Big Night - salamander casualties despite some human intervention
Wetland conservation and vernal pool mapping have helped protect amphibians’ sensitive breeding areas. Unfortunately, the migratory paths leading to these breeding habitats are little-studied and completely unprotected.
The big night — the early spring event when salamanders and other amphibians migrate en masse to their vernal pool breeding grounds — turned out to happen on April 17th. The conditions were favorable — wet roads, temperatures in the low to mid 50s, and a moisture-laden atmosphere (misty with some rain).
A total of nine volunteers divided themselves between two stretches of road (technically referred to as transects) on Academy Road and Tucker Hill Road. Each group walked the length of their transect twice, equipped with plenty of flashlights trained on the road surface to find amphibians crossing the road.
The volunteers based their approach on the survey method set out in the Amphibian Road Crossing Manual published by the North Branch Nature Center (NBNC) near Montpelier, as part of the amphibian conservation program. Specifically, it asks volunteers to: “… stick together as a group. It is important that teammates don’t get too far ahead or behind as … amphibians are counted that would not have been found by a group walking side-by-side. … only record amphibians observed crossing the actual roadway. … When you encounter a dead amphibian, remove it from the roadway with a spatula and tally it in the ‘dead’ row in your datasheet."
And on the return: “Begin a new survey for the return trip back to your car. Each survey is a one-way transect. … [as] we report amphibian crossing rates per survey, it is critical that data from multiple surveys are not combined.”
While amphibians found crossing were moved towards their pool, this method is devised for data collection. Data obtained using this standard method should be comparable (at least in theory) to data from the other transects on roads across Vermont, together forming a state-wide picture. The approach, however, is not one of going out with the express goal of minimizing amphibian deaths from road traffic.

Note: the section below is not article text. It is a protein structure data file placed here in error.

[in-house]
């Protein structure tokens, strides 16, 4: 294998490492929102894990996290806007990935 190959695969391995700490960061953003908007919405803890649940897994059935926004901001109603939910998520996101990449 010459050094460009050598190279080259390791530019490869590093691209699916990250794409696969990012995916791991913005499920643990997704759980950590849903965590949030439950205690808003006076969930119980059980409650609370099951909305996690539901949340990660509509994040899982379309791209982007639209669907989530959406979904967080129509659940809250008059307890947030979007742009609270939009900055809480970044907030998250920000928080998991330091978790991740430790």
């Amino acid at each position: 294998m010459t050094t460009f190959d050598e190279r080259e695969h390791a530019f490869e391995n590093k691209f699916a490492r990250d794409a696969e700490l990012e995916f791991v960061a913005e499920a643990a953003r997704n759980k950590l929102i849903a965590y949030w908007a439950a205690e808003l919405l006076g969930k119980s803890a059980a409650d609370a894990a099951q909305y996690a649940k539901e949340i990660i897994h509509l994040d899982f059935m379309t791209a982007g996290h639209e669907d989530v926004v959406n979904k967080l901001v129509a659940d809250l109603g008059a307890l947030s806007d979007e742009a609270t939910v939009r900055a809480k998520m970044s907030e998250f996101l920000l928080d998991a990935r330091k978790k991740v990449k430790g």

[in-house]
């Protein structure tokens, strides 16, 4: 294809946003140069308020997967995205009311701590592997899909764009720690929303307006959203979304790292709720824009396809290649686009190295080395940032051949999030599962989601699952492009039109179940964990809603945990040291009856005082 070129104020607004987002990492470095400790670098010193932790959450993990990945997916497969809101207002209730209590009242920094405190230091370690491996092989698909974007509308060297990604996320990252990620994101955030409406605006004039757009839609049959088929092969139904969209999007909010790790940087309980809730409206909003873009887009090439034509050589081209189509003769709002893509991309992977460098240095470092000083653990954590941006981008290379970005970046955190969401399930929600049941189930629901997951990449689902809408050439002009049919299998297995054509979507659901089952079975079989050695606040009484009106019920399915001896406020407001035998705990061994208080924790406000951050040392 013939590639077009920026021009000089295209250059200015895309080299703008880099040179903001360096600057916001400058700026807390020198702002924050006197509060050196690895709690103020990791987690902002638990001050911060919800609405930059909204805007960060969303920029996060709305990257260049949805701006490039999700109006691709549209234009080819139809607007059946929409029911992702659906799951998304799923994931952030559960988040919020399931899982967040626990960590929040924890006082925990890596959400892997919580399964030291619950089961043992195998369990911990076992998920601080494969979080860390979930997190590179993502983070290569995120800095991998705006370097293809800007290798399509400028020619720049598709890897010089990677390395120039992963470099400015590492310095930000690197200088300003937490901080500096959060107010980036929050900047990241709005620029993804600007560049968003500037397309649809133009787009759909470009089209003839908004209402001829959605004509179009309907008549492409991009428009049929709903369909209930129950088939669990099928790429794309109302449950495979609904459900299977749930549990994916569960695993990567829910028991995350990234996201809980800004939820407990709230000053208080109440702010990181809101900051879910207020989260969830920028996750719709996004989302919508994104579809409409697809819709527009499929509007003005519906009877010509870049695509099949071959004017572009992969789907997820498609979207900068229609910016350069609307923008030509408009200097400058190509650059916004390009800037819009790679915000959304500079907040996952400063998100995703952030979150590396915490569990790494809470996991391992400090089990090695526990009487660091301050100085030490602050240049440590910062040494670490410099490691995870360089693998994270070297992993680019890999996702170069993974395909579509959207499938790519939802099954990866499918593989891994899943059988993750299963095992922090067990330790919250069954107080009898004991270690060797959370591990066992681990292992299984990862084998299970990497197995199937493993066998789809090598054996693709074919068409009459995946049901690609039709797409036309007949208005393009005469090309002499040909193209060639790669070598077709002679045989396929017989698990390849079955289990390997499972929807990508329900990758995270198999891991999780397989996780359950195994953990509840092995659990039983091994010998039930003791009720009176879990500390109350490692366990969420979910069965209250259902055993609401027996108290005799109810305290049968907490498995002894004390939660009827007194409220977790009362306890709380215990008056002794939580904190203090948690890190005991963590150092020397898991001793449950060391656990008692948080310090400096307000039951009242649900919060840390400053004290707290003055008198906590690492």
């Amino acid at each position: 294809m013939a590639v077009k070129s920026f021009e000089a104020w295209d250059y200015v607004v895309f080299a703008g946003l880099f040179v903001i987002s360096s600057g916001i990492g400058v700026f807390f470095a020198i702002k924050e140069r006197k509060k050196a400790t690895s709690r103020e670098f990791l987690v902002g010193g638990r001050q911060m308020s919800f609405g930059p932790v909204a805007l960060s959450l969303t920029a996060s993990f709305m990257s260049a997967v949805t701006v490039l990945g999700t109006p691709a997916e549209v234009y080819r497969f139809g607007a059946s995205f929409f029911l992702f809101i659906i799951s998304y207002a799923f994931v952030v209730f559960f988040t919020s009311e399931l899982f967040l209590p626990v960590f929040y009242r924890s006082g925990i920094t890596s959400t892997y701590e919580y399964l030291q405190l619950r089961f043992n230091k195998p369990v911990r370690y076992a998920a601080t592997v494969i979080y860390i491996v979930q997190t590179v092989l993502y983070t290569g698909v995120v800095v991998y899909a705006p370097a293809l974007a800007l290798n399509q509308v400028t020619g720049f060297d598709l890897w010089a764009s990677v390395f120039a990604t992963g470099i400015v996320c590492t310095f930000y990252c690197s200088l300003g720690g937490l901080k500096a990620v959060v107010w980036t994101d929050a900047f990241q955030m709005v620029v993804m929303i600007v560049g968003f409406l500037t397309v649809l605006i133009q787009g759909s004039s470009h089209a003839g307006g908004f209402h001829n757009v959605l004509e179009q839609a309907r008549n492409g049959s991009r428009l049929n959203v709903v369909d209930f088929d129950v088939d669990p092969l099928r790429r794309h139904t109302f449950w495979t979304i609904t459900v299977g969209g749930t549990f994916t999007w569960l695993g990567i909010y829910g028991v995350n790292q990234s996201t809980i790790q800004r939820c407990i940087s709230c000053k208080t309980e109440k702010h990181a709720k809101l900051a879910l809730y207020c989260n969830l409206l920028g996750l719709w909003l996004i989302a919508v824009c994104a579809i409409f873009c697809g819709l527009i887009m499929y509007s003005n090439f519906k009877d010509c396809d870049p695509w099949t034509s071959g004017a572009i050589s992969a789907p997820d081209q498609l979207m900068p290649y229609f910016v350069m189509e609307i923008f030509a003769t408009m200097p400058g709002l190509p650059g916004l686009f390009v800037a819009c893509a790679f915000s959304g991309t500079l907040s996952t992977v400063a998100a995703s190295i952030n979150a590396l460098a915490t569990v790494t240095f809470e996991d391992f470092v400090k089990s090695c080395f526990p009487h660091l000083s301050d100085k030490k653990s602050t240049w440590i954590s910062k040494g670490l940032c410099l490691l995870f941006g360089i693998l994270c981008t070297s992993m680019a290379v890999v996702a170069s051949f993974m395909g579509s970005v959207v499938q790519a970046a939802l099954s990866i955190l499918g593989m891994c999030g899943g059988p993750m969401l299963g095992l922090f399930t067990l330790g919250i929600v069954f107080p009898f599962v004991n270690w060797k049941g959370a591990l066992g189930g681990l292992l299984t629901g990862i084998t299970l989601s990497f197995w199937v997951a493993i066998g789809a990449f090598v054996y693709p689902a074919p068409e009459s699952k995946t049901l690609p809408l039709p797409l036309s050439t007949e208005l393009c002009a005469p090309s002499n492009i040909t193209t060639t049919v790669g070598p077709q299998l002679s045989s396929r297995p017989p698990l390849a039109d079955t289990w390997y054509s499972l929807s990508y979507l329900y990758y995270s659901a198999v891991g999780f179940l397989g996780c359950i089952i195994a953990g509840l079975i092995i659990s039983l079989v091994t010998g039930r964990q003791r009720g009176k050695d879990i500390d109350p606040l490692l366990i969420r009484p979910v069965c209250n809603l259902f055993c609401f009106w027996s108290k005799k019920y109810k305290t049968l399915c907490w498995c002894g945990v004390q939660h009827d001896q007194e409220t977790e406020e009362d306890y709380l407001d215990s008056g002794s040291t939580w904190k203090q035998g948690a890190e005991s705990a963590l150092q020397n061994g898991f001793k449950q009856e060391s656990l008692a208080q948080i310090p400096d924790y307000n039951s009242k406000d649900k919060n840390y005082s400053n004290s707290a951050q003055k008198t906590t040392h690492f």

So what was reported from the two Thetford transects?
Other comments from volunteers on the Tucker Hill Rd transect include: “… a TON of peepers and a couple wood frogs. … many red-backed salamanders, particularly concentrated on a 50’ stretch close to the big pool. Which incidentally (particularly around 9:00-9:30) was absolutely deafening. Standing right next to it was painful to the ears!”
Unfortunately Tucker Hill Rd is the town’s busiest connector between Route 132 and Route 113. While cars are less frequent at night than during peak commuting times, their numbers take a toll on salamanders and other amphibians.
As the volunteer noted “… It’s kind of unbelievable that with only 15 or 20 cars we had so many dead salamanders. I can’t imagine any survive at all on busier state roads. And we had dead ones where we had just traversed moments earlier. The cars that we were watching and tallying were killing the salamanders as we stood 1000’ away. “
The goal of gathering the information is to increase public interest in conserving amphibians, reduce mortality at amphibian road crossings, and to provide transportation planners with data on locations where amphibians move and their mortality rates. The data submitted by the Thetford volunteers will be integrated into the Amphibian Road Crossing data base and shared with the Vermont Reptile & Amphibian Atlas, the Vermont Agency of Transportation, city and town planners, and conservation groups.
Wetland conservation and vernal pool mapping have helped protect amphibians’ sensitive breeding areas. Unfortunately, the migratory paths leading to these breeding habitats are little-studied and completely unprotected. With enough participation, this volunteer initiative has the potential to reveal other important crossing points in town. It is unlikely that traffic patterns will change, however citizens can be organized to patrol documented crossings on the big night and scoop amphibians out of harm’s way. This could save scores of individual salamanders and frogs.